15. A suture anchor installation system according to claim 5 wherein said suture anchor insertion tool further comprises a pair of needle-retaining assemblies.
Description
CROSS REFERENCE TO RELATED APPLICATIONS

The present application is a continuation-in-part of U.S. application Ser. No. 07/898,799 filed Jun. 15, 1992 which is a continuation-in-part of U.S. application Ser. No. 07/673,953 filed Mar. 22, 1991, now abandoned, the disclosures of which are incorporated herein by reference.

BACKGROUND OF THE INVENTION

1. Field of the Invention

The present invention relates to a suture anchor installation system and, more particularly, to a suture anchor installation system comprising a suture anchor insertion tool engaging a two-piece suture anchor having a suture and needle assembly.

2. Discussion of the Related Art

During surgery, it is often necessary to attach muscle tissue or prosthetic implants to bone. Suture anchors are used in the art to facilitate such attachment by securing a suture to bone. Generally, an anchor is implanted into a hole pre-drilled into a bone mass. A suture engaged by the suture anchor extends from the bone and is used to stitch the muscle tissue or prosthetic device to the bone. Suture anchors find particular use in joint reconstruction surgery, especially during attachment of ligaments or tendons to bones in the knee, shoulder, and elbow.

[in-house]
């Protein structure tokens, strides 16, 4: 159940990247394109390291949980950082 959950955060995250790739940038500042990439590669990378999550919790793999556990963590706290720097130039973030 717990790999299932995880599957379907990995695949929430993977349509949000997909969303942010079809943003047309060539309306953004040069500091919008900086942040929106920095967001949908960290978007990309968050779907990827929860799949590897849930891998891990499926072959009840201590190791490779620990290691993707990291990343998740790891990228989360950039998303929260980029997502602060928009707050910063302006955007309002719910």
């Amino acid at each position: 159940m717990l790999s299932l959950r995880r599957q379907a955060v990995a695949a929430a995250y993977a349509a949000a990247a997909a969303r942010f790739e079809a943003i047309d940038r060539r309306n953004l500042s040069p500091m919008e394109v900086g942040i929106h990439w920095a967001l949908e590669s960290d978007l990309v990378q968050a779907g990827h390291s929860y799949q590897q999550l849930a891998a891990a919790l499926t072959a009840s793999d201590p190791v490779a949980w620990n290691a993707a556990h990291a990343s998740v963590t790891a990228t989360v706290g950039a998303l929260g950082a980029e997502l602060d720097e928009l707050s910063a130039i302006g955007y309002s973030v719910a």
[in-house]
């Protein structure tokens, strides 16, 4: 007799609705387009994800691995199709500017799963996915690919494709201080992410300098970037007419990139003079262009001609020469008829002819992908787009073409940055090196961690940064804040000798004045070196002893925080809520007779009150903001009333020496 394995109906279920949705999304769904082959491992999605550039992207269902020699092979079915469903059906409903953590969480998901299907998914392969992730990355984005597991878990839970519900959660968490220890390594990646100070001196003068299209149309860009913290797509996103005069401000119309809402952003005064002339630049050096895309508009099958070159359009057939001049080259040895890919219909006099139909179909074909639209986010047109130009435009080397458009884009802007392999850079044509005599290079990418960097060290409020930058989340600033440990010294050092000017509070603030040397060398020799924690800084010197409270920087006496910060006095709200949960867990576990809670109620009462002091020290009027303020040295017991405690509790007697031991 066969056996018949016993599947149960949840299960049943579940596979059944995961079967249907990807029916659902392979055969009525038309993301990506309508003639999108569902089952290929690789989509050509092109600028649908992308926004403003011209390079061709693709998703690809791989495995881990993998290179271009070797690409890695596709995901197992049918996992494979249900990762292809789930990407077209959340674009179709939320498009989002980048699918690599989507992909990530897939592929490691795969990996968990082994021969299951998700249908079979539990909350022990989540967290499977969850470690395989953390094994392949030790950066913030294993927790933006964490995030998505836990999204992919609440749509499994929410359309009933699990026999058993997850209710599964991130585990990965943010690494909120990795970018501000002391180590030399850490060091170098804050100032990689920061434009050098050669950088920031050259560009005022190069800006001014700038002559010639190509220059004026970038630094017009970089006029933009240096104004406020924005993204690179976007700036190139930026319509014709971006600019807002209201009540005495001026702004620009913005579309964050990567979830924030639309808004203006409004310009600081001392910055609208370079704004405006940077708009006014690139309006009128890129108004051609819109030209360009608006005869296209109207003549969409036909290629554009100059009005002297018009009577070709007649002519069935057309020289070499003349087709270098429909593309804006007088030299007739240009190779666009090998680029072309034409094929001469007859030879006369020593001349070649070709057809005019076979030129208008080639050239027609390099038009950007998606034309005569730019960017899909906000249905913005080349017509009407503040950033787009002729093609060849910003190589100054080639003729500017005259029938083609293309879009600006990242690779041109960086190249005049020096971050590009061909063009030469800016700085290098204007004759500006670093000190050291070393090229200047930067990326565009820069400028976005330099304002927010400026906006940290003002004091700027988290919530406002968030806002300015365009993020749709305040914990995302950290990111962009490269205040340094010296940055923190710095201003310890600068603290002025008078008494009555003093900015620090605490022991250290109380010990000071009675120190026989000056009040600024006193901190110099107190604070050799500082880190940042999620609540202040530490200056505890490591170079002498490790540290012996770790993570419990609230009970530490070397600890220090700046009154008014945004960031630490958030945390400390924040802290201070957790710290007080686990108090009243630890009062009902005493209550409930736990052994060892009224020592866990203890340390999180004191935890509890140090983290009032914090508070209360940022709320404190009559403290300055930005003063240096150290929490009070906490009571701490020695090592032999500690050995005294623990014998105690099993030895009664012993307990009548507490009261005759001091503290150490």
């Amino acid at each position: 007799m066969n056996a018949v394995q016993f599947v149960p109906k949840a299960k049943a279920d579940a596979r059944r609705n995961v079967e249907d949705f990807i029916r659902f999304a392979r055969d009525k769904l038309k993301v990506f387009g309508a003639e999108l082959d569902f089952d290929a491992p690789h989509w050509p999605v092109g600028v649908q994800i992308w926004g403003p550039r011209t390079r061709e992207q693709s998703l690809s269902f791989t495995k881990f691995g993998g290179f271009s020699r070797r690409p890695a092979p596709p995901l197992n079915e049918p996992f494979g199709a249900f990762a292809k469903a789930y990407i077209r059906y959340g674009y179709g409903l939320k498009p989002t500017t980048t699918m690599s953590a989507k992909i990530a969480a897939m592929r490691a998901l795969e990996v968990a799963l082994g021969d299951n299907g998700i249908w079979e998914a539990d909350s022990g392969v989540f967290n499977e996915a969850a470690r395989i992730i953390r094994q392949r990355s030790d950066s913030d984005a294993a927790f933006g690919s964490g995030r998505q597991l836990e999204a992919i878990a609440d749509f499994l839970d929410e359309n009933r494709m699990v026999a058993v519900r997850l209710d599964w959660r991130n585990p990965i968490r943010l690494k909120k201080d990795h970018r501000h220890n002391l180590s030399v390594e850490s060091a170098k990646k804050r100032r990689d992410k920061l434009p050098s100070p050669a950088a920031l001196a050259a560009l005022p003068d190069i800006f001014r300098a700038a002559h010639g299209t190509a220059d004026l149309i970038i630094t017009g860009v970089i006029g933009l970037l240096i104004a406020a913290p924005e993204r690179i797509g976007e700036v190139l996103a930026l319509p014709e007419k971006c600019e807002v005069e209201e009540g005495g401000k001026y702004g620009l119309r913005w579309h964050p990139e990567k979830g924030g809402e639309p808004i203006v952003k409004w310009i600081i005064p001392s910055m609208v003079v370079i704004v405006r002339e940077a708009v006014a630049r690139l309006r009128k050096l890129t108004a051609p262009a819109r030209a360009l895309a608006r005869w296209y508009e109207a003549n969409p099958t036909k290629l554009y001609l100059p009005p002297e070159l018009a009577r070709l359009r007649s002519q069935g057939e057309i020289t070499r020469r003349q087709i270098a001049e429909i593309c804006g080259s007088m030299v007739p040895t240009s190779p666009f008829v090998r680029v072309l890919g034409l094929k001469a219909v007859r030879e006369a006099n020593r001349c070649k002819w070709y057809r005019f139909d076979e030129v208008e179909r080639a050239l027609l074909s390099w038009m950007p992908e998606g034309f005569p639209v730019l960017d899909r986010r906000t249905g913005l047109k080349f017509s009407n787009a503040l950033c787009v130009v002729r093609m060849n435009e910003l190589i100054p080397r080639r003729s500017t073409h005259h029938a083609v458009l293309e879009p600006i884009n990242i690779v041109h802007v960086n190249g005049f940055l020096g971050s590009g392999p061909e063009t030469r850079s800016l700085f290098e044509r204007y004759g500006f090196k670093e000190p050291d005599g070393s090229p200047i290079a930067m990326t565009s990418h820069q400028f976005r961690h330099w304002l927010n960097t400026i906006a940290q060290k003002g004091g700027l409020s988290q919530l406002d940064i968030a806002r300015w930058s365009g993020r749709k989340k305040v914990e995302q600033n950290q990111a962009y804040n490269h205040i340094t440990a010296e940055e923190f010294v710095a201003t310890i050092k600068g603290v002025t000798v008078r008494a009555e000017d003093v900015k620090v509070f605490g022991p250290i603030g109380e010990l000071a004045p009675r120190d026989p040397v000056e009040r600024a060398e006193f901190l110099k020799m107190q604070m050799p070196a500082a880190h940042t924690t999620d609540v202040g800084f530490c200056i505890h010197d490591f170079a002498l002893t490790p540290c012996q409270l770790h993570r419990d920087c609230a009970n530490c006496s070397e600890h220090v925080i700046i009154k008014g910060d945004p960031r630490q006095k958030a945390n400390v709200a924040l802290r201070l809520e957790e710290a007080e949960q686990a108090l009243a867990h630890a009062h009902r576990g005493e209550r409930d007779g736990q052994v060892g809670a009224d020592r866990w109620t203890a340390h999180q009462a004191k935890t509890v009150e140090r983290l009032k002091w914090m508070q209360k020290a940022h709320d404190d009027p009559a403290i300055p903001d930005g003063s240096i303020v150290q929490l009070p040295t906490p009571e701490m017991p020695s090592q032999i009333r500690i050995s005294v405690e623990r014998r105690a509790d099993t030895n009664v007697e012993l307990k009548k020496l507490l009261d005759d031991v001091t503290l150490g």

Several systems have been proposed in the art to aid the surgeon in implanting a suture anchor into a bone. One such system, shown in U.S. Pat. No. 5,100,417 to Cerier et al., comprises a driver having a handle and elongated shaft. An anchor snap fits on the end of the shaft over an anti-rotation pin which mates with slots in the anchor. A suture engaged in the anchor has its ends affixed to posts extending from the driver handle. The Cerier et al. system suffers from the disadvantage that the driver does not accommodate sutures having preattached needles. Thus, use of this system requires threading the suture into a needle, a time-consuming procedure for the surgeon.